Saturday, June 5, 2010

#157 The Queen (2006)


Director: Stephen Frears

Cast: Helen Mirren, James Cromwell, Alex Jennings, Roger Allam, Sylvia Syms, Tim McMullan, Robin Soans, Lola Peploe

The central figure of this film is Queen Elizabeth II (played by Helen Mirren) just after the death of Princess Diana. Tony Blair has just been named Prime Minister, and Elizabeth juggles the traditions of her life-long job with the innovation of her people's beliefs. Getting glimpses into the relationship of Diana to the royal family, and leaving the likes and dislikes to ambiguity, the audience of this film never really needs to form an opinion for or against the queen. We sit as quiet contemplators. Do we feel pity for her? Do we understand her? Or are we disgusted?

Politics, as with any country, are strongly connected to fads and passions that are created and felt by the masses. Movements and incidents rise into high-profile, highly emotional situations--sometimes without reason. The film addresses the queen's method of dealing with these things in the past, and her struggles to break tradition for the death of Princess Di-- a woman who no longer was a member of the royal family but had somehow remained a beacon of light for the UK as well as the rest of the western world.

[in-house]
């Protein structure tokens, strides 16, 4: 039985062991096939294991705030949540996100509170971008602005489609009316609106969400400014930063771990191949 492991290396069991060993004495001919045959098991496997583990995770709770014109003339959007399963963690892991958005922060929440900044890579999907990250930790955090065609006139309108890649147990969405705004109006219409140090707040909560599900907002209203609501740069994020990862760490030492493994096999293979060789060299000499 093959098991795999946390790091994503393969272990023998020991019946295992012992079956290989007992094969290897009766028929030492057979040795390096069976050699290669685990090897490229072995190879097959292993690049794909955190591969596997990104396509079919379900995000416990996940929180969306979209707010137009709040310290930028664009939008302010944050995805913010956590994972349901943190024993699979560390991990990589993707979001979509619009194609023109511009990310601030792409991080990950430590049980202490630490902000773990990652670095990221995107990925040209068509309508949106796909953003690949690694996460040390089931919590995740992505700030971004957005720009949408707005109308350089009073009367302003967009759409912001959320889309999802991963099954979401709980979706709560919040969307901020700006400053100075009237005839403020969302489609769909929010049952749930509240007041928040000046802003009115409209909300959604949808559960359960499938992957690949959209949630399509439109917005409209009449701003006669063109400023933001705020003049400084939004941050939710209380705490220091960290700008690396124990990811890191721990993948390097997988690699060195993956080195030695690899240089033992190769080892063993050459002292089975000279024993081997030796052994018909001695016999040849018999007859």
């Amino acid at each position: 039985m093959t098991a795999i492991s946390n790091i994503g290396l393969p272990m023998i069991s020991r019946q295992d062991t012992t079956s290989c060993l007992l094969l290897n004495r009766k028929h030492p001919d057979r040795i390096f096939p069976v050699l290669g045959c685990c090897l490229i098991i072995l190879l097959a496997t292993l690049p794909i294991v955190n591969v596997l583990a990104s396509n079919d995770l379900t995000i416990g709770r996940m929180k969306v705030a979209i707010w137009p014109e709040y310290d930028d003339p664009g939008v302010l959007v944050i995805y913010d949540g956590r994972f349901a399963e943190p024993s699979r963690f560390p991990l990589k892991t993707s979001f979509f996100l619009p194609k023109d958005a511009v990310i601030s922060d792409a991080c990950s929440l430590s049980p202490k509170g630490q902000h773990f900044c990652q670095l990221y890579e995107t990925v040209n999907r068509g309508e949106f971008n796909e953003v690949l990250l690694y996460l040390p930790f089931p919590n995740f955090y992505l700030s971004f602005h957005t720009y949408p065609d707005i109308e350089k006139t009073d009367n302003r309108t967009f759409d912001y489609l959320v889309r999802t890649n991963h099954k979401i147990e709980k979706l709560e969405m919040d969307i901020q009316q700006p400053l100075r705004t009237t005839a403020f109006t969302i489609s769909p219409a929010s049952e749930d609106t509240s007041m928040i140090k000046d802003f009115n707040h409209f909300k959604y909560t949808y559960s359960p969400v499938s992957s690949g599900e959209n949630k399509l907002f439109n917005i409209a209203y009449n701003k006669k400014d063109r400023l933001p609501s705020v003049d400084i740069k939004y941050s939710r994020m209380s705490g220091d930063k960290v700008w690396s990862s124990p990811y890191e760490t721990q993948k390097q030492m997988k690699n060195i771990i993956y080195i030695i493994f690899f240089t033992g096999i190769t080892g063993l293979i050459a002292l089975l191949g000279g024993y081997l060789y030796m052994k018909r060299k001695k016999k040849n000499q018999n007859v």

It's a classic struggle of old vs. new, tradition vs. modern, and the stiffness of the characters and plot are appropriate for the content. I enjoyed the film, but I was not blown away. I did not enjoy Alex Jenning's portrayal of Prince Charles.

I was alive when Diana died, and I remember being fascinated by her and the royal family at the time. I had never stopped and wondered what things looked like from the other side, and as a young girl, of course I was oblivious to the political controversies wrapped up in the situation. Even more interestingly, I was very in-tune even as an elementary school girl to what the world (my parents included) were feeling. What did I know or care about Princess Diana? Why was I suddenly so emotionally invested? Emotions are mimetic behavior, and if the pulse of Diana's legacy was strong enough to reach me, I have to imagine how easily it reached others more familiar with her life story.

Diana was indeed a beautiful woman and inspiring philanthropist, but how did her death manage to become larger than her life? And was it really so strange and horrifying that the queen, a woman who was born without choice into her duties to the nation, wanted to follow the traditions she was taught? I can't decide.

Quet. Thought-provoking. Dull. Enlightening. Concise.

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